One of the most common causes of creative block I see in my consulting room is the devastating effect of the inner critic.
You see as well as the family and friends we have around us, we also have an inner family, and some of those family members, such as the critic, can be really nasty.
Think of your worst enemy; the person who steals your dreams, pours poison on your passions and tells you that you will never be any good at the things you most want to do like drawing or painting.
It’s the voice in your head sowing seeds of doubt, fear, and confusion as you move out of your comfort zone towards happiness and success.
Your inner critic says things like: “Is my work good enough?” “Can I really call myself an artist?” “My art teacher was right I’m really useless at this technique”.
Whenever you have the urge to paint the inner critic is lurking in the background ready to jump in and stop you in your tracks. Creative blocks can last for days, weeks, months, or even years, destroying your confidence and self-esteem.
Silencing the inner critic is a skill. It takes time and patience. It is also hard work. It is not so different from dealing with that most difficult family member or friend, who makes your heart and energy levels sink, whenever you come into contact with them.
The critic is the very demon that can and does drive artists mad and on a downward spiral towards more serious mental health problems, including depression, anxiety and stress and attempts to self-medicate with drugs or alcohol.
Sometimes it takes the help of a mental health professional to understand what is happening.
How therapy can free you from your inner critic?
Therapy can give you, as an aspiring artist, a safe and confidential space to explore your frustrations and concerns with your blocks to inspiration or creativity. The process usually begins with a gentle exploration of how the inability to create may contribute to symptoms such as depression, anxiety and stress and explore ways of resolving them.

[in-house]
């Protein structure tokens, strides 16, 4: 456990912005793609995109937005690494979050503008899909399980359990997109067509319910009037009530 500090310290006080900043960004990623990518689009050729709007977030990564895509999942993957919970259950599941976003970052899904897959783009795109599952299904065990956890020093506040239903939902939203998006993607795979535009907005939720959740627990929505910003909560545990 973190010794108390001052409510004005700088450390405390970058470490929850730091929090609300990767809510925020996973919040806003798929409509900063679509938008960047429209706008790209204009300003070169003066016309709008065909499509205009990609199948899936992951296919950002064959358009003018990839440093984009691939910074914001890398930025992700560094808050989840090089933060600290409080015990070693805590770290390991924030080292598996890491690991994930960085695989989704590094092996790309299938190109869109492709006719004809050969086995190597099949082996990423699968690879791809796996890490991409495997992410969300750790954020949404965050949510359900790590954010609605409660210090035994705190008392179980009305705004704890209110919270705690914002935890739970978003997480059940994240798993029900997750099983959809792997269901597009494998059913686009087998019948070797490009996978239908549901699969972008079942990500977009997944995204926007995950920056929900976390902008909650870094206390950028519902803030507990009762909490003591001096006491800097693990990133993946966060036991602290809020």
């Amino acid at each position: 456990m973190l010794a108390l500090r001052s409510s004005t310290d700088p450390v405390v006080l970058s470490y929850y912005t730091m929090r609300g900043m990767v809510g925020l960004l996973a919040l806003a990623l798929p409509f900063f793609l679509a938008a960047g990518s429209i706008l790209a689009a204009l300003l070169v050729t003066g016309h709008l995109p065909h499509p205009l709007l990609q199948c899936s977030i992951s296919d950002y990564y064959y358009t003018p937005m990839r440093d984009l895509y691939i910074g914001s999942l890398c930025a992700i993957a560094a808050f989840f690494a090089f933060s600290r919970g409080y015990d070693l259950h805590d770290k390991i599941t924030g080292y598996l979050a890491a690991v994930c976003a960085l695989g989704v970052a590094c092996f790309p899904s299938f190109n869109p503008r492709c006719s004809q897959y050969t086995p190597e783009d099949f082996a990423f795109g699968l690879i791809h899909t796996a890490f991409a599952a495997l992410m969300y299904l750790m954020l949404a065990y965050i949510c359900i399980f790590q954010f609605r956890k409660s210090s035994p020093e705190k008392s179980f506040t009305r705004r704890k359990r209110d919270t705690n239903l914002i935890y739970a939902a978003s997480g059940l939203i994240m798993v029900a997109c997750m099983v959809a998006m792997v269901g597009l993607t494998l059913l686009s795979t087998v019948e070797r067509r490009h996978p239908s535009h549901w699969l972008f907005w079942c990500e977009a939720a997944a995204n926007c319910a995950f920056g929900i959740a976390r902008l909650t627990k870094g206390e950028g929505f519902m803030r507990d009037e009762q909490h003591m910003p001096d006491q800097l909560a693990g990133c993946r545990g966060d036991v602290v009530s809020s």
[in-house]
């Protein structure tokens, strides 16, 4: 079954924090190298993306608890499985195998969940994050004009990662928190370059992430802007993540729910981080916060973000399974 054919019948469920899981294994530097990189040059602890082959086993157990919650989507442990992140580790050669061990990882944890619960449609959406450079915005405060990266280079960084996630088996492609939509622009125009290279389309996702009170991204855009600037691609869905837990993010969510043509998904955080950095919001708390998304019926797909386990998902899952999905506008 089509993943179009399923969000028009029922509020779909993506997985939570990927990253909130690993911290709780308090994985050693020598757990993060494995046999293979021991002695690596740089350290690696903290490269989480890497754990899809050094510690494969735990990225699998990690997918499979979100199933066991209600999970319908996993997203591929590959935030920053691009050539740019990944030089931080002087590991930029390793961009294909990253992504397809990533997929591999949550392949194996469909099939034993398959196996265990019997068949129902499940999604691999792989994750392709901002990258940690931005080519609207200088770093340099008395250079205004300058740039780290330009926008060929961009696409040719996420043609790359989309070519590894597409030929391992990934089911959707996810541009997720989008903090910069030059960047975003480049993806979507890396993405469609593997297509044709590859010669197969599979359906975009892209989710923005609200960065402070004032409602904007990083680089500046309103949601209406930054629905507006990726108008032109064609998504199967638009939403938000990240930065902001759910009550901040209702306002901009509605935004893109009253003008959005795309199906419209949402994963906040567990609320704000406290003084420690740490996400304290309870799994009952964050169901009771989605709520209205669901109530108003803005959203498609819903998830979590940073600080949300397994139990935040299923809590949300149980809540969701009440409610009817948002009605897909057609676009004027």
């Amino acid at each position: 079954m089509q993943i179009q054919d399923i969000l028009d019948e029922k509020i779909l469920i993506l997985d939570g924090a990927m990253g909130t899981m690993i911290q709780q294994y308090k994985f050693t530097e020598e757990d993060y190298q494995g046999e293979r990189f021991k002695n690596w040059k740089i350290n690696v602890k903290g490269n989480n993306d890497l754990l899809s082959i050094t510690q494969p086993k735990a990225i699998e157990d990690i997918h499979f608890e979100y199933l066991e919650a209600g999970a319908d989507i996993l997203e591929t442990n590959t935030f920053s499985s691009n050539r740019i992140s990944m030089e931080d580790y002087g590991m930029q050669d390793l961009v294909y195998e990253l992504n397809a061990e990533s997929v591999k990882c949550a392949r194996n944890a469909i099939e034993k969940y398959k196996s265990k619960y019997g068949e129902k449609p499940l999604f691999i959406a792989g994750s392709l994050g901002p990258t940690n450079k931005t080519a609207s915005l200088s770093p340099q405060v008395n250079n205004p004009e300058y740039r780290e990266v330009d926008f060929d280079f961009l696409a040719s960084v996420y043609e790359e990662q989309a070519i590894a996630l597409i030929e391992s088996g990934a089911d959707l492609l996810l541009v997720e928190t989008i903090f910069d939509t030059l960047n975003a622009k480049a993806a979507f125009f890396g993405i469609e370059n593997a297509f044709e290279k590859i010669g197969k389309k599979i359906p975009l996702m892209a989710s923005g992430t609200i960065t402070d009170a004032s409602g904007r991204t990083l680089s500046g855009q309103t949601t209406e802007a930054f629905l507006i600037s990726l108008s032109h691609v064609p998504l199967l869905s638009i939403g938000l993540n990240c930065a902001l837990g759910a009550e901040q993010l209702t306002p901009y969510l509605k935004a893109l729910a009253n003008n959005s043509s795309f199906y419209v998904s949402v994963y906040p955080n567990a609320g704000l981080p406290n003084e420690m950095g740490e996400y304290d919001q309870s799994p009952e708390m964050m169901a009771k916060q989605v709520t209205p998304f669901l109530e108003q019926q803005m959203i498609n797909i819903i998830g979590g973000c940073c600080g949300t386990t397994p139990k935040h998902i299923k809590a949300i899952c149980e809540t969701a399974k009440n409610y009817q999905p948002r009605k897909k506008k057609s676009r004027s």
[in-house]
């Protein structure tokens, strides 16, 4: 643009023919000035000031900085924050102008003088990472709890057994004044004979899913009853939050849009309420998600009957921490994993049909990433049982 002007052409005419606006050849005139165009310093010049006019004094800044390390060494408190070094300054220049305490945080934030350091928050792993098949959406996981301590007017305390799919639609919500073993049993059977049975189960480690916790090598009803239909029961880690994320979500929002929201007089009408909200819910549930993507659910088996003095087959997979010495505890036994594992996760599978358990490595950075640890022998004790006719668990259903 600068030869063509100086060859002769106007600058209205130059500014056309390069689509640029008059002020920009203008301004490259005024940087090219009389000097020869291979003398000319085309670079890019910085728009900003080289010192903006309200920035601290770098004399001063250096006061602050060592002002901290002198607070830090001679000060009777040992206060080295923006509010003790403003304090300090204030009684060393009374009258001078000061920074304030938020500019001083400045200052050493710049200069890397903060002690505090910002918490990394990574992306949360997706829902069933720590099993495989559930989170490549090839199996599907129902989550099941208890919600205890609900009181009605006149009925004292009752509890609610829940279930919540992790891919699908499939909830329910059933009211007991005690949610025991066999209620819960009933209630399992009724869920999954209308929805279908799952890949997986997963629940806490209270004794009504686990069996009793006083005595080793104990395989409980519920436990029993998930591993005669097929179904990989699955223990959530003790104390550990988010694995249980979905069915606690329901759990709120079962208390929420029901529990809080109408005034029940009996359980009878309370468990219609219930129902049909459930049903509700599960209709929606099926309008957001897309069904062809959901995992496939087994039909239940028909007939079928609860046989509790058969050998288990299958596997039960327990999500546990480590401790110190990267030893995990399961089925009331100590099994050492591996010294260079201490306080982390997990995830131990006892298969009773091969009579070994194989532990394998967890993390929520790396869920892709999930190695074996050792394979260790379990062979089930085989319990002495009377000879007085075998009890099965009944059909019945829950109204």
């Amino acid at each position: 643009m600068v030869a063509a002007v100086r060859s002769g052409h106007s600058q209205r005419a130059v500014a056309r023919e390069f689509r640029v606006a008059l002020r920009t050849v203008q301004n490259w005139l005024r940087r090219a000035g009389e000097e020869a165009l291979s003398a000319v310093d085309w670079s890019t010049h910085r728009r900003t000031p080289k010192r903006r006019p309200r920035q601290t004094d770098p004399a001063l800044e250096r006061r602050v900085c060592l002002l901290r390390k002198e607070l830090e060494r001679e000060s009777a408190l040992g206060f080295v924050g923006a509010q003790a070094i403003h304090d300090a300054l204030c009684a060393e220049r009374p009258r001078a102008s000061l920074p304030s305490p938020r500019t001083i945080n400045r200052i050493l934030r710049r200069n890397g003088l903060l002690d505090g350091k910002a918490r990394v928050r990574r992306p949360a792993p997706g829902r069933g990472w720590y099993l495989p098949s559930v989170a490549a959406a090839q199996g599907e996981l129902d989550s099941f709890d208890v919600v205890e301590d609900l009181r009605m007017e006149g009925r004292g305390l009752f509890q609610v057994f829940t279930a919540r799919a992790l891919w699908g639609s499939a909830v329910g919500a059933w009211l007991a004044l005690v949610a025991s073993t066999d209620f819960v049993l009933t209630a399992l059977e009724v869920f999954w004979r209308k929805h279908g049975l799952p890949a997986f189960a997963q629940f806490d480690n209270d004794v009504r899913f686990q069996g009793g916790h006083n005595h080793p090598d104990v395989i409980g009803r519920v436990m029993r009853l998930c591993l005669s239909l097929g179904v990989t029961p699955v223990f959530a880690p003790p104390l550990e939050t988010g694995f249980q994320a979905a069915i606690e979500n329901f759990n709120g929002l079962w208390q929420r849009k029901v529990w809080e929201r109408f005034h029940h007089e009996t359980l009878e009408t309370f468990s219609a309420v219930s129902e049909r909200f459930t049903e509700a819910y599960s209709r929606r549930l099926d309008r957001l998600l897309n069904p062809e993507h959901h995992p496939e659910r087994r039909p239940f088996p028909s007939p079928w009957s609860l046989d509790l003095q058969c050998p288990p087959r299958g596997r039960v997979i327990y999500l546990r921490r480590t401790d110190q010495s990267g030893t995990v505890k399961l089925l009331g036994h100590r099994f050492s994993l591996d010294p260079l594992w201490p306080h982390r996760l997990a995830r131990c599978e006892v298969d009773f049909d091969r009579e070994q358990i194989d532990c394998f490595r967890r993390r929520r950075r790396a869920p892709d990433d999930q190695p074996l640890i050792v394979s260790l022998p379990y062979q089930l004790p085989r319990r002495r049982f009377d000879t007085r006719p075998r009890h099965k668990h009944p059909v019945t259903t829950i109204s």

Therapists who understand the creative process can help you develop the coping skills and strategies to work through your creative block now and in the future.
Where the inner critic is the main culprit, therapy helps understand where it came from and what to do with it. Usually this destructive voice is a mixture of the negative comments a parent, caregiver, sibling, teacher or even society and media, have made in the past that have become internalised and form core negative beliefs about yourself.
On the positive side your inner critic does actually work for you by encouraging to do more, acquire new skills and go to the edge of your talent if you learn to flip the message and use it to encourage you rather than undermine you.
There is also a lot you can do for yourself before you consider whether therapy is the right option for you.
Here are my top three tips on how to free yourself from your inner critic;
1.Better the devil you know
Make friends with your inner critic, get to know him or her, recognise what they sound like, their tone of voice, the things they usually say and when they are most likely to turn up in your life. Just like anyone you meet get a good sense of who this person is and how they are likely to behave. Write it down. Keep a journal or a diary.
2.Your enemy is your greatest teacher
Creativity and destruction come from the same place. Both are powerful energetic impulses. Make your critic your greatest ally. Instead of listening to the destructive voice that sabotages your personal growth and achievement, harness the power, and use it to create. Turn the words around and make the negatives a positive. Use “No you can’t” as a challenge and say to yourself “Yes I can”.
3.Silence is golden
Use the power of your imagination to turn down the volume of your inner critic. Imagine your head is like an enormous TV screen and you have the remote control in your hand, until you can stop the voice and switch it off practice lowering the sound. Find a mantra, a few simple words to repeat like “I can and I will” to drown out the inner critic, and keep your focus firmly on the road ahead.
Training your mind is no different to training your body. Think of it as a marathon, not a sprint. Meditation, mindfulness, yoga, T’ai Chi, swimming, walking in nature are all natural ways in which you can get into the flow again.
Next time you hear those negative comments in your head, even before you get down to work, know that with time, patience and practice, you hold all the keys to unlock your own creativity.
Lindsay Percival is a UKCP registered psychotherapist and Reiki Master/Teacher who specialises in working with artists and creative professionals such as writers, musicians and performers to help them beat their creative blocks and make the most of their talent.
She will be a regular contributor to ZenArt.